On 13 February 2018 the XM2Oversight Board (OB) visited us to evaluate the progress our centre has made over the last 6 months.
The day’s agenda saw a few ‘firsts’ as highlights of the day:
Prof Alastair Hibbins gave his first talk as Director of the CDT to the OB – an open session to which all supervisors and PGRs were invited;
Our first cohort, now approaching graduation, met with the OB to provide feedback on their experiences in the centre over the past 4 years;
Our latest intake (2017/18) attended the meeting for the first time – and they did a great job presenting posters of their current work to the Oversight Board.
The OB, the XM2 Management Board (MB) and our Student Advisory Group had an engaged discussion that included ideas about how to best utilise the OB members’ time and experience to the benefit of future PGRs – a proposal following the discussion will be developed together with the student body over the next months. In addition, the PGRs made valuable suggestions on the training elements of the programme which will be taken into consideration for both the current centre and the new proposal.
Overall, the OB’s impressions of the centre’s development (based on the biannual report and communication with PGRs and MB on the day) are rather positive. In particular, the increase in research outputs and the enhanced profile raising activities (website, blog, CDT videos) to showcase the breadth of our research and the PGRs activities were very well received. A key item of the OB recommendations for future improvement is the engagement of the supervisor body with CDT events and the training progamme. Following sign off of the OB feedback summary we will communicate the details of the recommendations made.
Joaquin gave a presentation on his recent research results on integrated 2D materials in silicon nitride platformin in the Silicon Photonic section, and presented a poster in a section devoted to Optical Interconnects. Liam presented a poster summarising his work on tunable metamaterial band-pass filters. Our PGRs appreciated the opportunity to liaise with international representatives from both the scientific and the industry community. The event provided an excellent platform to gain insights in the latest developments of the sector, e.g. outlined in Stephen G. Anderson’s presentation on the strength of the photonics market.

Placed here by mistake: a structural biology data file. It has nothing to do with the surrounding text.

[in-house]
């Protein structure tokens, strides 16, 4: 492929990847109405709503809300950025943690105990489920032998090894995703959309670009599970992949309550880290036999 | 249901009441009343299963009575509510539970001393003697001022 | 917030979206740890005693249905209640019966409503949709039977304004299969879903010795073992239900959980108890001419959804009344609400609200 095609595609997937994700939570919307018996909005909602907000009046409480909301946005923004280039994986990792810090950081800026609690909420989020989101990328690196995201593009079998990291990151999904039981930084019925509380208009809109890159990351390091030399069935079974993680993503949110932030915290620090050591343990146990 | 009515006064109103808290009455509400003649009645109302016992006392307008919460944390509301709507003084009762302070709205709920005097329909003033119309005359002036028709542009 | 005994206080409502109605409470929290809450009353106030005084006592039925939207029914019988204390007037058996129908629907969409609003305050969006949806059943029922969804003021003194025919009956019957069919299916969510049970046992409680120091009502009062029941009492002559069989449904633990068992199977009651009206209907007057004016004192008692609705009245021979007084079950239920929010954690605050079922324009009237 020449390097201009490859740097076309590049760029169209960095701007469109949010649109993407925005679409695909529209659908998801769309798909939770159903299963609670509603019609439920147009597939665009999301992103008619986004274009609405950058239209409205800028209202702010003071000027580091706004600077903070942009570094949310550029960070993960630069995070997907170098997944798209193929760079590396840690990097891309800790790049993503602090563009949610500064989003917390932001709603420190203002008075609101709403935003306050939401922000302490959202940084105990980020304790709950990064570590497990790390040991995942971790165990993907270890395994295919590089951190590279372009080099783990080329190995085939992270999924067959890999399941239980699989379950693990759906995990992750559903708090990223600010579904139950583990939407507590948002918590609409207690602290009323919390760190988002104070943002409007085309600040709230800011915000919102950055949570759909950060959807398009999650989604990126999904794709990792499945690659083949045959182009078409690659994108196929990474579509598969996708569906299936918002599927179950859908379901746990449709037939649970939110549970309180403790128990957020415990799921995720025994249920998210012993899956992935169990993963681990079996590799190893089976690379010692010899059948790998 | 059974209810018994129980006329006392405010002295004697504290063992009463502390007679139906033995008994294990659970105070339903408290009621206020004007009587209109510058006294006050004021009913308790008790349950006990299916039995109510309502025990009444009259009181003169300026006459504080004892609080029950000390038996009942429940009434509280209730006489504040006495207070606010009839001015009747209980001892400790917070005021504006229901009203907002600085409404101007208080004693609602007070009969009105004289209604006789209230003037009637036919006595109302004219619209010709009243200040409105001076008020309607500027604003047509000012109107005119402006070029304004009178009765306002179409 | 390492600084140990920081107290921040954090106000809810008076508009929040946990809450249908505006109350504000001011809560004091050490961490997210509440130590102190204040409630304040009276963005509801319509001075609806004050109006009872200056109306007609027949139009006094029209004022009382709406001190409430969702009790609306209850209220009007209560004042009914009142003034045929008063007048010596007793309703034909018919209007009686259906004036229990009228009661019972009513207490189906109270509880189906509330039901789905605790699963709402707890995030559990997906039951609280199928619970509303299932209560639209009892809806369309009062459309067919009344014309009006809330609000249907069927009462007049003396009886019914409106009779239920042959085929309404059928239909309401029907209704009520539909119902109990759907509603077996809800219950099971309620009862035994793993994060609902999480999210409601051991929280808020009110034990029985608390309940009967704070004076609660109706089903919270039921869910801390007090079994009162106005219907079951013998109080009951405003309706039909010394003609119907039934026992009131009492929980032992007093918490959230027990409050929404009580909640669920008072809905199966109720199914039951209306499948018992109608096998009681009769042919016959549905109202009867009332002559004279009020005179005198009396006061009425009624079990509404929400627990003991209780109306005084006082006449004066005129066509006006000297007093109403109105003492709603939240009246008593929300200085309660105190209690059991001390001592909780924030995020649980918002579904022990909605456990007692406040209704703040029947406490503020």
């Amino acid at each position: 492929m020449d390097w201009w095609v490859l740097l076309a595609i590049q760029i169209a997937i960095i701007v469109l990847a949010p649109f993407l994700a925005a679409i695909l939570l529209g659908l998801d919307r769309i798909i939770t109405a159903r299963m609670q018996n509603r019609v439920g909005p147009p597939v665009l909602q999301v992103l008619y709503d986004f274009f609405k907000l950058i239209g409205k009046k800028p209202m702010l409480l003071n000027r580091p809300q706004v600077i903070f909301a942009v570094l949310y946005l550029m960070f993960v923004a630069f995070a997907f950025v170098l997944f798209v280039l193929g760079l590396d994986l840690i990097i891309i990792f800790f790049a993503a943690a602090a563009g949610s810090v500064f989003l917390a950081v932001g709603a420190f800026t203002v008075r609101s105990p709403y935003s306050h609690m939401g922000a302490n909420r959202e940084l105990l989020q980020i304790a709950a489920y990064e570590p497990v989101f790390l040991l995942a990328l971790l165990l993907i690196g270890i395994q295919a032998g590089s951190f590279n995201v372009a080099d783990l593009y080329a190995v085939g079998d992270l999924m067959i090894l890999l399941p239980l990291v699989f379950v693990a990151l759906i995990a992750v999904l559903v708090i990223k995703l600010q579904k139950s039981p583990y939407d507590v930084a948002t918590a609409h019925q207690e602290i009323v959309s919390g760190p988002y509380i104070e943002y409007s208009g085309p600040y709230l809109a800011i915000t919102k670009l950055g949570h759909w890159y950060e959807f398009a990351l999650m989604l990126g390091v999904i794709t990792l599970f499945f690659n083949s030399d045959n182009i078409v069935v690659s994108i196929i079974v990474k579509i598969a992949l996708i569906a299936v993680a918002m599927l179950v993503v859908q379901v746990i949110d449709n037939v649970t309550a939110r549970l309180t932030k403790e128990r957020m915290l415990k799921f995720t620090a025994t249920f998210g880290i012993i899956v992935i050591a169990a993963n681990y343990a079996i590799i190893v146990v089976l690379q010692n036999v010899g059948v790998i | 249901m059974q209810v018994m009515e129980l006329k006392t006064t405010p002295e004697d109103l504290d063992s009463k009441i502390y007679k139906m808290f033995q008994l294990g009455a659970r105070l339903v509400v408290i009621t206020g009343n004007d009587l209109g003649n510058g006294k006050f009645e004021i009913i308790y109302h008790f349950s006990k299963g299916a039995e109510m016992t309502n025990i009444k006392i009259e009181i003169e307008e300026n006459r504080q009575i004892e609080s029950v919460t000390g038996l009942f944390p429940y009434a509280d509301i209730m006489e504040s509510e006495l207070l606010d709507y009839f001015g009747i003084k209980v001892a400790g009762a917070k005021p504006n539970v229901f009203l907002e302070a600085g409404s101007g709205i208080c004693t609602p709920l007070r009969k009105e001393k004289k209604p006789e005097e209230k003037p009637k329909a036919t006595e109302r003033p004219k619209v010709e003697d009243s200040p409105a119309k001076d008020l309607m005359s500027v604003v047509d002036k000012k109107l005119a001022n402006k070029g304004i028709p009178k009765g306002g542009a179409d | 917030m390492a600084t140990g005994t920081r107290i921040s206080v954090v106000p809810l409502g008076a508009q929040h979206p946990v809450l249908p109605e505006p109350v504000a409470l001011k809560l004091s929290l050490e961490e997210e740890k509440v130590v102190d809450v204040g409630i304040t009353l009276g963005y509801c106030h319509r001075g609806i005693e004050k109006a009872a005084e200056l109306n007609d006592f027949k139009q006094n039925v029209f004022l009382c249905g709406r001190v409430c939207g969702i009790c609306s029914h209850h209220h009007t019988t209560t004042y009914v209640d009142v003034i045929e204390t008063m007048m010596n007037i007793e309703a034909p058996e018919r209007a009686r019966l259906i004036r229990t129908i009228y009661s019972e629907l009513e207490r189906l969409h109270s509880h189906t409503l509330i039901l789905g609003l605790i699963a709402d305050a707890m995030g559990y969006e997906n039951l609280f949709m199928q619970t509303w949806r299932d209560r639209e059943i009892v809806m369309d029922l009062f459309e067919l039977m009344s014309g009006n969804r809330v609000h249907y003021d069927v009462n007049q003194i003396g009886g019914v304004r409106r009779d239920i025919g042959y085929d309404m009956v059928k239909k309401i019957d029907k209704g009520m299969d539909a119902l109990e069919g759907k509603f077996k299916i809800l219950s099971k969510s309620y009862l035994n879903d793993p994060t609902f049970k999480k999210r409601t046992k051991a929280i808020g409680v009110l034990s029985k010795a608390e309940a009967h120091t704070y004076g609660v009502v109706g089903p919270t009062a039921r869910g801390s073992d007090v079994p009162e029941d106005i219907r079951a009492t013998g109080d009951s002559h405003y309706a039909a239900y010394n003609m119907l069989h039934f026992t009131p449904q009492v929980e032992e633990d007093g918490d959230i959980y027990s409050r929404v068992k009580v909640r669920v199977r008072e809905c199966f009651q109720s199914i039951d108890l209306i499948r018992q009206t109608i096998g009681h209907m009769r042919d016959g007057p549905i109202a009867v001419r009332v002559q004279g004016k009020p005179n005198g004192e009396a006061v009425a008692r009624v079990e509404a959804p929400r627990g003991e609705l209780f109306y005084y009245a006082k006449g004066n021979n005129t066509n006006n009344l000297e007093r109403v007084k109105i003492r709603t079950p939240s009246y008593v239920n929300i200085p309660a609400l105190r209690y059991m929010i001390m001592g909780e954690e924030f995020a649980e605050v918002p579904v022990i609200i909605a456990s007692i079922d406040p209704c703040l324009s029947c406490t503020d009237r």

The PGRs also got to enjoy the social and cultural aspects of the conference – from active team work during evening sessions to cycling around the bay and visiting Alcatraz. Joaquin and Liam returned to Exeter being fully enthused by their experience. In Joaquin’s words: “It was simply fantastic!”
Julia De Pineda Gutiérrez has joined our Student Advisory Group (SAG) to co-represent the 2016 cohort for the remainder of the academic year 2017/18. Zahid Hussain has stepped down due to his extended research stay in Germany.
The Student Advisory Group consists of normally 2 members of each cohort who represent the student body at meetings with the Management and Oversight Boards and the Programme Manager. They help to implement new ideas that benefit the overall experience of their peers, to offer different perspectives, and to ensure the PGRs’ opinions are heard. SAG is currently chaired by Ben Hogan, one of our 3rd year PGRs.
has published his latest article on “A new class of magnetically actuated pumps and valves for microfluidic applications” in Scientific Reports in Jan 2018. The research team proposes a new class of magnetically actuated pumps and valves that could be incorporated into microfluidic chips with no further external connections. The idea is to repurpose ferromagnetic low Reynolds number swimmers as devices capable of generating fluid flow, by restricting the swimmers’ translational degrees of freedom. Read more…
The use of two-dimensional graphene-based materials in water treatment has recently gained significant attention due to their unique electronic and thermal mobility, high surface area, high mechanical strength, excellent corrosion resistance and tunable surface chemistry. However, the relatively expensive, poor hydrophobicity, low adsorption capacity and recyclability, and complex post-treatment of the most pristine graphene frameworks limit their practical application. Here, we report a facile scalable method to produce highly porous graphene from reduced graphene oxide via thermal treatment without addition of any catalyst or use of any template. Read more…